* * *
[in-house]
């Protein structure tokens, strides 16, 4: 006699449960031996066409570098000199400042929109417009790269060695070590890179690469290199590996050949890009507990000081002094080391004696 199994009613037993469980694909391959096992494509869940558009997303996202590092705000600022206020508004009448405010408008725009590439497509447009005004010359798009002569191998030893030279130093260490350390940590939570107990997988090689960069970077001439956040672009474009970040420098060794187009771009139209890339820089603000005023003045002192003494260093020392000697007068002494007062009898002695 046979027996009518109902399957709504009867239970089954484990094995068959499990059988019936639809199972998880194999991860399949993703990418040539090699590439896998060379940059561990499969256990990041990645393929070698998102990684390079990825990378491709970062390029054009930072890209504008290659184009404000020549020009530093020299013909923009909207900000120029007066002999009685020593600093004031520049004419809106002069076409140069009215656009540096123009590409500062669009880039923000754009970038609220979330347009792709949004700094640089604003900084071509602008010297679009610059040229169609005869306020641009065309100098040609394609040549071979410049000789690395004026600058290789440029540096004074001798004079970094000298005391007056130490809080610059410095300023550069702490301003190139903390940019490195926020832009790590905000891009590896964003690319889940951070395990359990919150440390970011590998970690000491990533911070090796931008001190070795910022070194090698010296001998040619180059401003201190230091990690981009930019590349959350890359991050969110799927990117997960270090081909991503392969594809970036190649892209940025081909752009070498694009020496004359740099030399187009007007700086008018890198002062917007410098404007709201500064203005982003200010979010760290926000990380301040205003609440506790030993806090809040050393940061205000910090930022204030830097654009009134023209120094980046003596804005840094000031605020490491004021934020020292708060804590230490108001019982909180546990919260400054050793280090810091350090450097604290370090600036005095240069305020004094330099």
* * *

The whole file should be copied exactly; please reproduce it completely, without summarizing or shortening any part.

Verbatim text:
[in-house]
């Protein structure tokens, strides 16, 4: 006699449960031996066409570098000199400042929109417009790269060695070590890179690469290199590996050949890009507990000081002094080391004696 199994009613037993469980694909391959096992494509869940558009997303996202590092705000600022206020508004009448405010408008725009590439497509447009005004010359798009002569191998030893030279130093260490350390940590939570107990997988090689960069970077001439956040672009474009970040420098060794187009771009139209890339820089603000005023003045002192003494260093020392000697007068002494007062009898002695 046979027996009518109902399957709504009867239970089954484990094995068959499990059988019936639809199972998880194999991860399949993703990418040539090699590439896998060379940059561990499969256990990041990645393929070698998102990684390079990825990378491709970062390029054009930072890209504008290659184009404000020549020009530093020299013909923009909207900000120029007066002999009685020593600093004031520049004419809106002069076409140069009215656009540096123009590409500062669009880039923000754009970038609220979330347009792709949004700094640089604003900084071509602008010297679009610059040229169609005869306020641009065309100098040609394609040549071979410049000789690395004026600058290789440029540096004074001798004079970094000298005391007056130490809080610059410095300023550069702490301003190139903390940019490195926020832009790590905000891009590896964003690319889940951070395990359990919150440390970011590998970690000491990533911070090796931008001190070795910022070194090698010296001998040619180059401003201190230091990690981009930019590349959350890359991050969110799927990117997960270090081909991503392969594809970036190649892209940025081909752009070498694009020496004359740099030399187009007007700086008018890198002062917007410098404007709201500064203005982003200010979010760290926000990380301040205003609440506790030993806090809040050393940061205000910090930022204030830097654009009134023209120094980046003596804005840094000031605020490491004021934020020292708060804590230490108001019982909180546990919260400054050793280090810091350090450097604290370090600036005095240069305020004094330099």